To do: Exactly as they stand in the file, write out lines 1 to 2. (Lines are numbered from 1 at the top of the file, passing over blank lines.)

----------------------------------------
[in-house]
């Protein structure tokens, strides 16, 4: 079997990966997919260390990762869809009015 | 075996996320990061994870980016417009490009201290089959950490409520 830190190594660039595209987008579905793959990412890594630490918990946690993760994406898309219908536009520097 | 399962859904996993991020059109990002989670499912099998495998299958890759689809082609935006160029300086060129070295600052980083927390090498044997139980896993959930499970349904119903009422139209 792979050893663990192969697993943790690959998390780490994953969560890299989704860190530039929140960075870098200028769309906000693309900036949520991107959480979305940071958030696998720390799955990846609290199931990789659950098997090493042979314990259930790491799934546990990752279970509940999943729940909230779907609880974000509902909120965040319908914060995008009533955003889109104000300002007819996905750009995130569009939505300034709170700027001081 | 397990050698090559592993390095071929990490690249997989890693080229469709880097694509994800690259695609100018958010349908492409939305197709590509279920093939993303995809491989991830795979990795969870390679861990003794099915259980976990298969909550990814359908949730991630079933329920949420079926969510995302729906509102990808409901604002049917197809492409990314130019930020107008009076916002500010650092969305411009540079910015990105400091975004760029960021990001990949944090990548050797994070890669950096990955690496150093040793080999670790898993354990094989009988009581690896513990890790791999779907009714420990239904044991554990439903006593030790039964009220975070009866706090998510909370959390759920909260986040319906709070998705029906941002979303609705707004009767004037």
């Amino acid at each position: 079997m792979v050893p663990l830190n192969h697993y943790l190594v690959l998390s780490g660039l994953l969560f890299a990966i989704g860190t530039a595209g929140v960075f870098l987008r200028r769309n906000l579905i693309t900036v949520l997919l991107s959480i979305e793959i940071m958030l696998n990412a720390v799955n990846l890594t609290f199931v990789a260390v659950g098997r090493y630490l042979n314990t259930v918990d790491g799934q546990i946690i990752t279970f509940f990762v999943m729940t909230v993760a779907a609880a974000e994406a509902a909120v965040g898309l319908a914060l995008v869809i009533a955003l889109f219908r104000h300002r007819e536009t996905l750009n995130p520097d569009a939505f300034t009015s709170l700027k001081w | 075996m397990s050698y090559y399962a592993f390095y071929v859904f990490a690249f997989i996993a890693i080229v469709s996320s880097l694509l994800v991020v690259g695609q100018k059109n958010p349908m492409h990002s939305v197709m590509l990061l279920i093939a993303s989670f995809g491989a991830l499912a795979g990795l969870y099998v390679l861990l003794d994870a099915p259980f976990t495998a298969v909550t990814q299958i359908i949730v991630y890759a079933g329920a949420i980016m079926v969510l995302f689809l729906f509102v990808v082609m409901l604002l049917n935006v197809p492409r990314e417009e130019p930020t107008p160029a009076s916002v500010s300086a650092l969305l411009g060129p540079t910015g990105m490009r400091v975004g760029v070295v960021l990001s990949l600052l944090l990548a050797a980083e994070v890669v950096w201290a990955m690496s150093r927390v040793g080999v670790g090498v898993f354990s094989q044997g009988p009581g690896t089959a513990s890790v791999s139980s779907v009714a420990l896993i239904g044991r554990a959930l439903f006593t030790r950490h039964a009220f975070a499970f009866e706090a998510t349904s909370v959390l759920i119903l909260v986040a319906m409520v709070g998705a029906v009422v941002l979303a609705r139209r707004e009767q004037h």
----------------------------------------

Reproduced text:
[in-house]
């Protein structure tokens, strides 16, 4: 079997990966997919260390990762869809009015 | 075996996320990061994870980016417009490009201290089959950490409520 830190190594660039595209987008579905793959990412890594630490918990946690993760994406898309219908536009520097 | 399962859904996993991020059109990002989670499912099998495998299958890759689809082609935006160029300086060129070295600052980083927390090498044997139980896993959930499970349904119903009422139209 792979050893663990192969697993943790690959998390780490994953969560890299989704860190530039929140960075870098200028769309906000693309900036949520991107959480979305940071958030696998720390799955990846609290199931990789659950098997090493042979314990259930790491799934546990990752279970509940999943729940909230779907609880974000509902909120965040319908914060995008009533955003889109104000300002007819996905750009995130569009939505300034709170700027001081 | 397990050698090559592993390095071929990490690249997989890693080229469709880097694509994800690259695609100018958010349908492409939305197709590509279920093939993303995809491989991830795979990795969870390679861990003794099915259980976990298969909550990814359908949730991630079933329920949420079926969510995302729906509102990808409901604002049917197809492409990314130019930020107008009076916002500010650092969305411009540079910015990105400091975004760029960021990001990949944090990548050797994070890669950096990955690496150093040793080999670790898993354990094989009988009581690896513990890790791999779907009714420990239904044991554990439903006593030790039964009220975070009866706090998510909370959390759920909260986040319906709070998705029906941002979303609705707004009767004037």